BOILED CODFISH, WITH CREAM SAUCE—Take out the inside of a cod by the white skin of the belly, taking care to remove all blood. Place the fish in a kettle with salted cold water; boil fast at first, then slowly. When done take out and skin. Pour over it a sauce made as follows:
One-fourth pound butter put into a stewpan with one tablespoonful of flour, moistened with one pint of cream or rich milk, and salt and pepper, and also one teaspoonful essence of anchovies. Place the pan over the fire and let thicken, but not boil.
BOILED MACKEREL—Prepare and clean some mackerel. Put in water and boil until they are done. When cooked, drain and put the mackerel on a hot dish. Blanch some fennel in salted water. When it is soft drain and chop finely. Put one tablespoonful in half pint of butter sauce. Serve in a sauce boat with the fish.
BOILED SALMON WITH SAUCE TARTARE—Scrape the skin of the fish, wipe, and if you have no regular fish kettle with a perforated lid, tie in a piece of cheesecloth and place gently in a kettle of boiling salted water. Push the kettle back on the fire (where it will simmer gently, instead of boiling hard) and cook, allowing about six minutes to the pound. Remove carefully, drain, and chill. If the fish breaks and looks badly take out the bones, flake, pile lightly on the platter and pour the sauce over it. This may be a hot sauce Hollandaise or a cold sauce tartare.
BROILED MACKEREL—Draw and wash the mackerel. Cut off heads and rub over with salt and leave for an hour. Rub a gridiron with olive oil, lay the mackerel on it and broil over a charcoal fire. Place some chopped parsley and onions on a hot dish, with the hot fish, squeezing over the mackerel a little lemon juice. Serve hot.[Pg 18]
BROILED MACKEREL, WITH BLACK BUTTER—Take some mackerel, open and remove bones. Season with butter, pepper, and salt. Place the fish on a gridiron and broil over a clear fire. Put a part of the butter in a saucepan and stir it over the fire until it is richly browned, squeezing into it a little lemon juice. Place the fish on a hot dish, arrange some sprigs of parsley around it, and pour over it the butter sauce, and serve hot.
CODFISH CONES—When it is not convenient to make and fry fish balls try this substitute. Pick enough salt codfish into shreds to measure two cups and let stand in cold water for two or more hours, then drain dry. Make a sauce from one cup of hot milk, two level tablespoons each of flour and butter, and cook five minutes. Mash and season enough hot boiled potatoes to measure two cups, add the sauce and the fish and beat well with a fork. Shape in small cones, set on a butter pan, brush with melted butter and scatter fine bread crumbs over. Set in oven to brown.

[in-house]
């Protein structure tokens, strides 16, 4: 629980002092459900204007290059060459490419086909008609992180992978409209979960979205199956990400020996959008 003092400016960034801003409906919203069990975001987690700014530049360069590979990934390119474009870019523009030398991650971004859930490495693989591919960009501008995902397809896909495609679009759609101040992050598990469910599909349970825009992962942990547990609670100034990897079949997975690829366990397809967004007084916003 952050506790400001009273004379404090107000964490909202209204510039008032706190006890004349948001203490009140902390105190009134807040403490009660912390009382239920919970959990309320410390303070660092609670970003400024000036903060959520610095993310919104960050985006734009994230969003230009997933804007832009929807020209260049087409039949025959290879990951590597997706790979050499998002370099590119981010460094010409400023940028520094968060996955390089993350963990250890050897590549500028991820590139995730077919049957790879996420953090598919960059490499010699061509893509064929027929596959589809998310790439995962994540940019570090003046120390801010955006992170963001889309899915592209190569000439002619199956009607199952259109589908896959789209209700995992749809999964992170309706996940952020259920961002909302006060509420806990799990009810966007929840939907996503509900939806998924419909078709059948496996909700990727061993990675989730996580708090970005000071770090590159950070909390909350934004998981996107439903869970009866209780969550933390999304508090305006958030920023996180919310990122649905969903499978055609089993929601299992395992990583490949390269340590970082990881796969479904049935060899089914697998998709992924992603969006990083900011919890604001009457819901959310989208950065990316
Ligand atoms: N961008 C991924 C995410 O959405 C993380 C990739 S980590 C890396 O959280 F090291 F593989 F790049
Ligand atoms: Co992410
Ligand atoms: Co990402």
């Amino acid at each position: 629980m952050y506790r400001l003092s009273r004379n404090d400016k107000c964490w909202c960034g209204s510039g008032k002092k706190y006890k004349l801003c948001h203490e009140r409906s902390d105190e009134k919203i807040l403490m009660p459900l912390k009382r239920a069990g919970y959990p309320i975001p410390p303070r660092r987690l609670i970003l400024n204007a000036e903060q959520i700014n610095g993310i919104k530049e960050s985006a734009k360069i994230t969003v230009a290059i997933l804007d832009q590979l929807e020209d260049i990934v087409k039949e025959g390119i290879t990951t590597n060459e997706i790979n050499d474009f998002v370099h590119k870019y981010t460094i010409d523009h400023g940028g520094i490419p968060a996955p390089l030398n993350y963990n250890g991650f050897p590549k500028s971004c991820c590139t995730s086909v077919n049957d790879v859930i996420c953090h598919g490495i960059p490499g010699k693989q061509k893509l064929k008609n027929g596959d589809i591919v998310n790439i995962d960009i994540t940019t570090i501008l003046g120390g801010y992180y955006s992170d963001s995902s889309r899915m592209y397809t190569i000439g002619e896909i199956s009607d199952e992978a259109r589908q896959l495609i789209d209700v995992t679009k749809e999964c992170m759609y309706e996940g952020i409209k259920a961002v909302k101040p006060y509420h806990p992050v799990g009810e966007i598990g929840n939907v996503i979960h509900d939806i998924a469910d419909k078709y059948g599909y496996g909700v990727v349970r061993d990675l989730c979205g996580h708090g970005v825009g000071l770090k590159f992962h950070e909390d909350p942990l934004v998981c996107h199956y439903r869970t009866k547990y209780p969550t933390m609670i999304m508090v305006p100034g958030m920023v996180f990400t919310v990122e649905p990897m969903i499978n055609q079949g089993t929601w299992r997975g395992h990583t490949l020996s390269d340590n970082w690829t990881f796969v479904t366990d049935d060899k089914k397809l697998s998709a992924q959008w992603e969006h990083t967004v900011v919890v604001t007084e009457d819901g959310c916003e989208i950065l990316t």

CODFISH HASH—Take a cup of cooked cod, pick in pieces and soak in cold water for twelve hours. Boil some potatoes and add them to the finely chopped fish, a little at a time. Put in a saucepan with some butter and stir. Let it cook gently.
FINNAN HADDIE FISH CAKES—The finnan haddie parboiled with an equal quantity of mashed potatoes, season with melted butter, salt and pepper, add a beaten egg, and mold into cakes.
FISH, EAST INDIA STYLE—Peel two medium-sized onions, cut into thin slices. Put in a stewpan with a small lump of butter and fry until lightly browned. Pour over them some white stock, judging the quantity by that of the fish; one ounce of butter, little curry powder, salt, lemon juice, a little sugar, and cayenne pepper. Boil the stock for fifteen or twenty minutes, then strain into a stewpan, skim and put in the fish, having it carefully prepared. Boil gently, without breaking the fish. Wash and boil half a cup of rice in water, and when cooked it should be dried and the grains unbroken. Turn the curry out on a hot dish, garnish with croutons of fried bread. Serve hot, with the rice in separate dish.